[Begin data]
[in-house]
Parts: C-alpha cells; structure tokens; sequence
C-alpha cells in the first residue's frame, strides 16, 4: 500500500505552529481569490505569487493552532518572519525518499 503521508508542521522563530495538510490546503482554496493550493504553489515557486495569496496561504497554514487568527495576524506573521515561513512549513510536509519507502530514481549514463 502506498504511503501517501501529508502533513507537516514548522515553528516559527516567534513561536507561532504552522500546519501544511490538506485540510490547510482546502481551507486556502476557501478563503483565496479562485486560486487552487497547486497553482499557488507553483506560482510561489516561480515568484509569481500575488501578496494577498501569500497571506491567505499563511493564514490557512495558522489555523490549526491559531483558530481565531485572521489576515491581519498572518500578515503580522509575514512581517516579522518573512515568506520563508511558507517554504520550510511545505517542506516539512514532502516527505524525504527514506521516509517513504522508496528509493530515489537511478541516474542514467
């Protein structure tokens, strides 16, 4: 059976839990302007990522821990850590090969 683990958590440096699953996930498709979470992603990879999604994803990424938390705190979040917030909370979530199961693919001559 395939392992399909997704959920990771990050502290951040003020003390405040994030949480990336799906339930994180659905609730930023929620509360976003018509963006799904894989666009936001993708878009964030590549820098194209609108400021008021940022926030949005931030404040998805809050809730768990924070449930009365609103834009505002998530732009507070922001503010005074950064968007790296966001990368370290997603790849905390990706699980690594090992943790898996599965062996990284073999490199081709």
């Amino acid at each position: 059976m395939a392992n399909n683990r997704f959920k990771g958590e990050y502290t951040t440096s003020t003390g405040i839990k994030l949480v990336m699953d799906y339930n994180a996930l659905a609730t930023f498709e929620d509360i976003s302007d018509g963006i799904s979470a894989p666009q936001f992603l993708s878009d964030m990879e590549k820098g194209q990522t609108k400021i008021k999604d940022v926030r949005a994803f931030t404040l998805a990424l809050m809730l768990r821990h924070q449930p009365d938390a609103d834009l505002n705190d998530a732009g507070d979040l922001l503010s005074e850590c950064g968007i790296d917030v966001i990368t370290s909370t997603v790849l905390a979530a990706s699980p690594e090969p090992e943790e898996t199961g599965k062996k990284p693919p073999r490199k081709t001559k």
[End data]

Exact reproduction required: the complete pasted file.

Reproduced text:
[in-house]
Parts: C-alpha cells; structure tokens; sequence
C-alpha cells in the first residue's frame, strides 16, 4: 500500500505552529481569490505569487493552532518572519525518499 503521508508542521522563530495538510490546503482554496493550493504553489515557486495569496496561504497554514487568527495576524506573521515561513512549513510536509519507502530514481549514463 502506498504511503501517501501529508502533513507537516514548522515553528516559527516567534513561536507561532504552522500546519501544511490538506485540510490547510482546502481551507486556502476557501478563503483565496479562485486560486487552487497547486497553482499557488507553483506560482510561489516561480515568484509569481500575488501578496494577498501569500497571506491567505499563511493564514490557512495558522489555523490549526491559531483558530481565531485572521489576515491581519498572518500578515503580522509575514512581517516579522518573512515568506520563508511558507517554504520550510511545505517542506516539512514532502516527505524525504527514506521516509517513504522508496528509493530515489537511478541516474542514467
């Protein structure tokens, strides 16, 4: 059976839990302007990522821990850590090969 683990958590440096699953996930498709979470992603990879999604994803990424938390705190979040917030909370979530199961693919001559 395939392992399909997704959920990771990050502290951040003020003390405040994030949480990336799906339930994180659905609730930023929620509360976003018509963006799904894989666009936001993708878009964030590549820098194209609108400021008021940022926030949005931030404040998805809050809730768990924070449930009365609103834009505002998530732009507070922001503010005074950064968007790296966001990368370290997603790849905390990706699980690594090992943790898996599965062996990284073999490199081709």
């Amino acid at each position: 059976m395939a392992n399909n683990r997704f959920k990771g958590e990050y502290t951040t440096s003020t003390g405040i839990k994030l949480v990336m699953d799906y339930n994180a996930l659905a609730t930023f498709e929620d509360i976003s302007d018509g963006i799904s979470a894989p666009q936001f992603l993708s878009d964030m990879e590549k820098g194209q990522t609108k400021i008021k999604d940022v926030r949005a994803f931030t404040l998805a990424l809050m809730l768990r821990h924070q449930p009365d938390a609103d834009l505002n705190d998530a732009g507070d979040l922001l503010s005074e850590c950064g968007i790296d917030v966001i990368t370290s909370t997603v790849l905390a979530a990706s699980p690594e090969p090992e943790e898996t199961g599965k062996k990284p693919p073999r490199k081709t001559k």